By Stephen McMurtrey
“So, tell me your story,” says Mr. Erving, the school principal, leaning back in his creaking leather chair.
“You won’t believe me,” I say, hardly believing it myself.
“I’m a time traveler. I’ve been stuck in a bunch of times and places. I’ve been in the Battle of Normandy, saw JFK get shot, had dinner with Abe Lincoln before he became president. Name it, and I’ve probably been there, or will be.”
I can’t really blame him for not believing me.
“Okay. So. . . Mr. Drake. . . Where and when are you from?”
“Born May 12th, 2004, in Santé Fe. Don’t bother looking up my family. It’s ‘95, so my mom is somewhere in Colorado, and my dad’s about three doors down, that way,” I say pointing to the north wall.
He doesn’t flinch. Usually when I tell people this, I get a weird gasp from them.
“Are you talking about Ben? The boy who you were defending earlier?”
“Yeah, that’s my old man. I would show you on my phone,” I say pulling out my smartphone and laying it on his desk. He examines it. “But it died a long time ago. I got bored during the caveman days, so I played my game until it died. Kind of dumb, but I thought I’d be back home by now.”
Mr. Erving stands up, walks over to his filing cabinet, and unlocks it.
“I’ve been waiting a long time for you to show up. I figured eventually you’d make it here, but you know how stories work. You’re a legend in my family. Wasn’t sure if I really believed it, but here you are.”
He pulls out a lockbox, putting it on his desk. He motions to it, and I can’t help but wonder what kind of things he has on me. It’s filled with pictures, newspaper clippings, and medals. I pull out a picture of me standing next to my unit in Vietnam, in front of an old church. “That’s you, on the right. Wow, you haven’t aged,” he says looking at me.
“That was a few months ago,” I say, pulling out a newspaper clipping. Mysterious Man Rescues Local Stuck on Railroad Track. Piece by piece, my life from the past year is documented.
“You’re showing up at random points in my family’s timeline. You seem to be saving us when you do.”
I shrug, not really knowing what to say.
“What happened before you first jumped out of your time?”
“Nothing really. I was just sitting at home, playing games. I got up to get something to eat when my head started spinning. I passed out and woke up in a cave. I tried remembering that same feeling or picturing going home, but nothing seems to work.”
Mr. Erving leans against his desk, thinking.
“Have you tried hypnosis?”
“Huh. No, I haven’t. Do you think it would work?”
“At this point it couldn’t hurt, right?” he says.
“I can hypnotize you, so if you agree, let’s try it.”
“Sure. Wait, how do you know hypnosis?”
“As a kid, I heard stories about the family magician and wanted to learn magic. All the tricks I tried fell pretty flat, but hypnosis I was good at. My cousin still can’t help but cluck at the sound of a horn.”
He chuckles, pulling out a pocket watch and gently swinging it in front of me.
“Now follow the watch with your eyes. Keep focusing on it and the sound of my voice. Breathe easy and let yourself become sleepy. Your eyes become heavier. Your eyelids are like weights. Let them drift closed. You’re tired. Now sleep. Good. Where are you?”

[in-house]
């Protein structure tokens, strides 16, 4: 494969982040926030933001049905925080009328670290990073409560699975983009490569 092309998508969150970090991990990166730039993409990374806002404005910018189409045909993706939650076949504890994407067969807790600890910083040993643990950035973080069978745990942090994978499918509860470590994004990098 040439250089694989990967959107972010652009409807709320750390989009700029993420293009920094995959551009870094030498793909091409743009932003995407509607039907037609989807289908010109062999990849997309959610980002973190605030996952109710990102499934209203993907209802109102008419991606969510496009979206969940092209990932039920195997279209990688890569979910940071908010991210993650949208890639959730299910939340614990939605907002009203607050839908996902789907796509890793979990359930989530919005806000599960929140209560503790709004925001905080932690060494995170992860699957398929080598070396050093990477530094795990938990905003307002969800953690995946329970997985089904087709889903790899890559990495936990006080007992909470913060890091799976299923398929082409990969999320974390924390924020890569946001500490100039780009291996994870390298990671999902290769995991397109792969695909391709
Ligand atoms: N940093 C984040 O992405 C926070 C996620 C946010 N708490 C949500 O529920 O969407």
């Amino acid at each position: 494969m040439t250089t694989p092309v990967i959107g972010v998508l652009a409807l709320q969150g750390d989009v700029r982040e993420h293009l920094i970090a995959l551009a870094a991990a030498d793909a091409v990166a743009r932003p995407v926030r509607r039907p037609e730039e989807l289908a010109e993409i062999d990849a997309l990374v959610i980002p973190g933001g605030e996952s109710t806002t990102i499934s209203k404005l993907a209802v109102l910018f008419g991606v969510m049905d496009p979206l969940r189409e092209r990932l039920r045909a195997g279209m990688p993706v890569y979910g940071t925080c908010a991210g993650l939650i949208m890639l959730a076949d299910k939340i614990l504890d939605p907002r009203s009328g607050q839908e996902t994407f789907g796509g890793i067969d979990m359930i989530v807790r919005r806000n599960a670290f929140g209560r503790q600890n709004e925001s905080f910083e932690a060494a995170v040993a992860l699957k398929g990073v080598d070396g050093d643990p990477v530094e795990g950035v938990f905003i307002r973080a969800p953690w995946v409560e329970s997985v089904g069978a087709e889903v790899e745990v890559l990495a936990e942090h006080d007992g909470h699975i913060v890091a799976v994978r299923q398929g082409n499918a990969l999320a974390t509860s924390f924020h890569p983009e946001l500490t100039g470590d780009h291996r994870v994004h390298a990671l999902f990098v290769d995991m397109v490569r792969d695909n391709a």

“I’m not sure. Lots of tall buildings, looks like a downtown area, trucks and cars parked on the side of the road. There’s a newspaper rack. Date says–” I pause, seeing Mr. Erving walking across the street.
“What’s going on?” Mr. Erving says from his office.
“It’s you. You’re going toward the building across the street. It seems quiet.” I look around, and it’s as if the whole world stops. Suddenly an explosion incinerates everything around me.
“What do you see?” he asks.
“Um, now I’m back at home playing my game,” I say, trying to calm my nerves and push aside what just happened. “I’m hungry so I get up and walk to the kitchen. My head is spinning. I drop to one knee. My head feels like it might burst.”
“Nothing can hurt you here.”
“I’m hot, sweating. Feel like I’m gonna fall asleep”
“Don’t go to sleep; fight it. Accept the pain.”
“It hurts,” I say shaking my head.
“Control it. Don’t let it control you. You’re leveling up.”
My eyes burst open, and I see everything–from all places and throughout all time. My brain can’t process it.
“Focus on specifics,” Mr. Erving says. “March 20, 1995.”
I focus on the date and remember his office. With a burst of blue smoke, I’m there again.
“Welcome back,” he sighs.
“You vanished. Try it again. Focus on the date you first left.”
I close my eyes and focus. Again, I open my eyes to another cloud of smoke and I’m in front of my game system. I try again, this time going back to that old church. I teleport back to Mr. Erving’s office. He sits at his desk smiling.
“So, where to now?”
“Back home. At least for a little while. It’s been too long,” I say, relieved at the thought of finally seeing my grown-up parents again.
“Good. Remember, listen to your parents, don’t do drugs, and stay in school,” he smiles back.
“As long as you don’t go downtown in a month.” Mr. Erving looks puzzled. “Trust me, stay home, please.”
He lifts an eyebrow, then nods.
“And keep an eye on Ben. He’s not enjoying being the principal’s son. Thanks for your help grandpa,” I say with a grin and poof home.
Stephen McMurtrey is a SCBWI member, writer, and the author of a short story compilation book, The Meow Effect, as well as the comics “Something More”, “From the Sky”, and “Fistfull of Sand” featured in Okie Comics. He is also a husband and proud father of two young boys.